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Jagdpanther Sd.Kfz.173

by Chris Beaumont

Dragon's 1/35 Jagdpanther Command  (Late) Version  Built Out of Box



K i t  D e s c r i p t i o n



The command version of the late type Jagdpanther had extra provision for extended radio communications. The kit contains a 2-part plastic umbrella or "star" aerial and it's mount for the portside.


Jagdpthrcb_02.jpg (39386 bytes)


This kit was made specially for an out-of-box competition so only glue and paint was added. You should be able to get a fair idea of the quality of Dragon's moldings by the detailed model images. The only thing that was discovered curiously lacking was the 6 bolts on the final reduction gear covers on each side of the front of the hull.



W e a t h e r i n g


This model was given a relatively light weathering. I did not want to spoil the extensive and delicate dry brushing or the black wash shadow detail by rubbing pastel chalks into it or using too much mud & dust wash. Most of the dirt and dust was spatted on by an airbrush. In the "More Photographs" section below you may be able to detect this effect on the chassis side wall profile images.

The soiled condition of the hull undersides had to be imagined. I cannot recall ever seeing a photo of this area of any type of tank. The only photograph that I have ever seen that came remotely close to it was that WW2 image of the Panther on it's back in Normandy reported to be flipped as a result of rocket firing Typhoons - page 28 of Squadron/Signal's Panther in Action. Unfortunately you only see a side view.



O n e    W a y   O f   " M a k i n g   T r a c k s "   



Jagdpthrcb_03.jpg (11454 bytes)Special attention was given to the painting of the tracks. It was intended to make them an interesting feature. For those unfamiliar to Dragon's AFV kits, hard plastic individual links have to be glued together to make up the tracks. It was not until gathering and studying a greater batch of AFV references like those illustrated below that I began to notice for the first time that a great deal of the inner side of the tracks could become nicely buffed to a shiny metal finish by the running gear. This effect was particularly evident when the tank had been travelling over sealed roads and cross country over firm, dry, mildly dusty fields. Of the few existing wartime photographs of the Jagdpanther a good majority are seen in exactly this environment. Lucky the Jagdpanther was from the Panther family of which there are many photographic images in publication. Those references were my initial starting point but then I looked to modern tanks on manouveres in color photographs to get a greater feel for tank track weathering. Some examples seen in the publications of the modern tanks were like seeing them wearing silver bracelets the inside of the tracks were so shiny !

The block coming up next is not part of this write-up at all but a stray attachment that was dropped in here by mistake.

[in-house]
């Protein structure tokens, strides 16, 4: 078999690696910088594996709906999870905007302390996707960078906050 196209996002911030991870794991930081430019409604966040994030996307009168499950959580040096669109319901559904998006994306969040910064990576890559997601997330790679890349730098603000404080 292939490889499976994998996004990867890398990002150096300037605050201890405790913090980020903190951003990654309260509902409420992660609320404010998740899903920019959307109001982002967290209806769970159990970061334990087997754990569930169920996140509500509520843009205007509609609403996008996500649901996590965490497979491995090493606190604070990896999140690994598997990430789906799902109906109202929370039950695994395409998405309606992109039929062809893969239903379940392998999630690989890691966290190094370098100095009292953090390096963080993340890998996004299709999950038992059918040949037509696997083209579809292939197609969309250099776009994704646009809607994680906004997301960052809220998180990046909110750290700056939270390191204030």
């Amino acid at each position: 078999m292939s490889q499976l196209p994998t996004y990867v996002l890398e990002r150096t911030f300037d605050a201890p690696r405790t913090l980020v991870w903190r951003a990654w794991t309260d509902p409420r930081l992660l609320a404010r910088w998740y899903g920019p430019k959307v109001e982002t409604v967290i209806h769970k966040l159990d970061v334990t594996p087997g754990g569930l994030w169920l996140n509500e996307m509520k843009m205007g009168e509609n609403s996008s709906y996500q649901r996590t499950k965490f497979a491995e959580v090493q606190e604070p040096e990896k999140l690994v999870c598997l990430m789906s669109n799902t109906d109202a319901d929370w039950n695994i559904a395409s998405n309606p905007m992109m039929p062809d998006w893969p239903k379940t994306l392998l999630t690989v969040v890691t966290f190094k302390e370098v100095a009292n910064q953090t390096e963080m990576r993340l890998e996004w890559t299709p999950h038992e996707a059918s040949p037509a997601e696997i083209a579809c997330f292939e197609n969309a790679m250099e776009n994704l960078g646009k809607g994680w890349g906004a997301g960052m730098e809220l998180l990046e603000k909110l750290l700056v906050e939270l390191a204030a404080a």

I had observed in the past when looking at tank references that certain parts of tank tracks and the running gear, like the sprocket teeth, could become highly polished steel. If you want to see some in your face actual proof of how shiny those teeth can get then click on the thumbnail image(89k). It's not from a tank, more a close relative and probably more publicly accessable and likely to be on the move or parked somewhere in your town.